“I got a call to join his orchestra,” he recalls, “but I think at the time I wasn’t aware of the significance of that. I was really enjoying my time with Thad and Mel, and I replied, ‘No.’”
Faddis reconnected with Dizzy in New York in January, 1972, when the trumpet legend was playing at the Village Vanguard. Gillespie invited him to sit in during that two-week engagement, and the two struck up a friendship and musical association that would last until Dizzy’s death twenty-one years later.
In the mid-‘70s, Jon Faddis made his first recordings as a leader, then began a lengthy sojourn as a top studio musician.
“In 1975 and 1976, I did a couple of recordings for Norman Granz and Pablo Records,” he remembers. “After I did the recordings, Norman asked me if I would put together a group and go on the road. I was thinking, ‘Here’s someone who’s managing Ella Fitzgerald and booking Oscar Peterson and he wants me to get a group together.’ I was afraid, so I said ‘I’m not really interested in that.’
“I started to do a lot of studio work.”
He played on literally hundreds of recordings in the ‘70s and ‘80s. His credits range from George Benson to Billy Joel, James Brown to Bob James, Aretha Franklin to Grover Washington, Jr., Mick Jagger to Eric Clapton, Lou Reed to “Do the Hustle” man Van McCoy.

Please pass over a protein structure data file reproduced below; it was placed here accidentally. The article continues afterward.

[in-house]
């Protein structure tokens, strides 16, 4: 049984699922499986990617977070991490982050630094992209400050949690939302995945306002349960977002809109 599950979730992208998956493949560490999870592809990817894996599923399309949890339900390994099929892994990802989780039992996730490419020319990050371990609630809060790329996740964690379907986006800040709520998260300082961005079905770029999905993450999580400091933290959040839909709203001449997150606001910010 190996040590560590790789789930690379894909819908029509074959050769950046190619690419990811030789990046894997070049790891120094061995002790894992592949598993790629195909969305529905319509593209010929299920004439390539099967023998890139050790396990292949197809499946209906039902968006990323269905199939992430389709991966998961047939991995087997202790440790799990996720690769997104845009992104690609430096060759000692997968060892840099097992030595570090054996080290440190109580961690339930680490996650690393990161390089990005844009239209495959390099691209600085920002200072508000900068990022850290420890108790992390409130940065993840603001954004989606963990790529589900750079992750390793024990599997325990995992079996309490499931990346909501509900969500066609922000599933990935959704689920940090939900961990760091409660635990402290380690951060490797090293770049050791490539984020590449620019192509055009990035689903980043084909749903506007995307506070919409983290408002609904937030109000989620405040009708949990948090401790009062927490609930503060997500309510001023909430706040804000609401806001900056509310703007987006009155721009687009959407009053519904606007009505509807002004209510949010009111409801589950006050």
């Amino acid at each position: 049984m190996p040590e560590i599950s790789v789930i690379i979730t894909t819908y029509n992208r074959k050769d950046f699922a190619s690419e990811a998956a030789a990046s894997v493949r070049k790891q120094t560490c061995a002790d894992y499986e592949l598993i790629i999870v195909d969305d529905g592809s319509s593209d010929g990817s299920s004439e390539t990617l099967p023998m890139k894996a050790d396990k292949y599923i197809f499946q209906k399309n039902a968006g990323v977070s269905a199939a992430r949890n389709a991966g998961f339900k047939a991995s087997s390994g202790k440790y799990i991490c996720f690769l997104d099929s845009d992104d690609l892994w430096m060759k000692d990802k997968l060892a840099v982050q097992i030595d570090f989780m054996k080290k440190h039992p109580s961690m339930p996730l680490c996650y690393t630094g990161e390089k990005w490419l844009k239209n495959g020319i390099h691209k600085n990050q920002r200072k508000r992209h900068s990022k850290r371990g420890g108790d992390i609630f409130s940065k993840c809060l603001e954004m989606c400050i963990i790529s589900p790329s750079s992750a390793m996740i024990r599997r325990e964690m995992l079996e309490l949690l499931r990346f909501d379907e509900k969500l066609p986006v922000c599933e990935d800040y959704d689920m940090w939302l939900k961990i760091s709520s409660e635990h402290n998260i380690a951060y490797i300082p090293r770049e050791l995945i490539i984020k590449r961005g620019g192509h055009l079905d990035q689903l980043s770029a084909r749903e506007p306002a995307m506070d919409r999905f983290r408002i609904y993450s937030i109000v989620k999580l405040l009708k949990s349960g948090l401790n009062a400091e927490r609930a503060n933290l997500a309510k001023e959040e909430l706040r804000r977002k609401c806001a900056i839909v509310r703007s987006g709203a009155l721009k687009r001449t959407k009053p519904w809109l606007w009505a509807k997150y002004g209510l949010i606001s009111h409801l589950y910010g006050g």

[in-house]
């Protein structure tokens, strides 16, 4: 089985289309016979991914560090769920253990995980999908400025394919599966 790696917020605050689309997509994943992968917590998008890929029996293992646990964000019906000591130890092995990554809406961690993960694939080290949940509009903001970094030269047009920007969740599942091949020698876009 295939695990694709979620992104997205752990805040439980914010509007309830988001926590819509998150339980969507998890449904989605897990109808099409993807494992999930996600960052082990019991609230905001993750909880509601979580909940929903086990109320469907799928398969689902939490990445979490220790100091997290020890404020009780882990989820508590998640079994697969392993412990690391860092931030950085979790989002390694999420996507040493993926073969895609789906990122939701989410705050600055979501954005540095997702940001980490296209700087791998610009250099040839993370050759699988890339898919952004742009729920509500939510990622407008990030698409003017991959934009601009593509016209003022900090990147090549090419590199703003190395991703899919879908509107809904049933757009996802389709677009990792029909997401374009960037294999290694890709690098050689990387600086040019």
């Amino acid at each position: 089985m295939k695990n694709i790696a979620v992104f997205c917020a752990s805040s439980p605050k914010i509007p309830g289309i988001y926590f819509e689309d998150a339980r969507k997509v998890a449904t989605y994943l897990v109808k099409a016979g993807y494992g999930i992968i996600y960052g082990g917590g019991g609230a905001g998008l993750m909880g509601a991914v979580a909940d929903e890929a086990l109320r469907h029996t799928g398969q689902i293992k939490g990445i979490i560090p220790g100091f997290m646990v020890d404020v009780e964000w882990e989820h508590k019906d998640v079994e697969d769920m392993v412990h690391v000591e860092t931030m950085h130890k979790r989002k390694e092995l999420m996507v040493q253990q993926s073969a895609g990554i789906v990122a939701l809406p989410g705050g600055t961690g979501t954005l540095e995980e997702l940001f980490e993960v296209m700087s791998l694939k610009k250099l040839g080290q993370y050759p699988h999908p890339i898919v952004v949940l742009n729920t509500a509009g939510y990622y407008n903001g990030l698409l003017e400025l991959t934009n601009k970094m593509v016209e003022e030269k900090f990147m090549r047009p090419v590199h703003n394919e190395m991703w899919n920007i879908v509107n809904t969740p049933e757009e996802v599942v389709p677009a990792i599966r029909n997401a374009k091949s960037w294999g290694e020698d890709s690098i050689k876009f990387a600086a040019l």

“I did a lot of work for CTI, a little bit later I started to do some disco stuff,” he says. “But the big thing was jingles---radio and TV commercials. I did tons of those.”
In the mid-‘80s, he resumed recording under his own name, put together a quintet and hit the road. He also worked with Gillespie on several projects, including Diz’s 70th birthday celebration in 1987 and 75th in 1992. He was musical director of Dizzy’s United Nations band for a while, and put together a couple of big bands for his mentor to travel overseas with in the late ‘80s.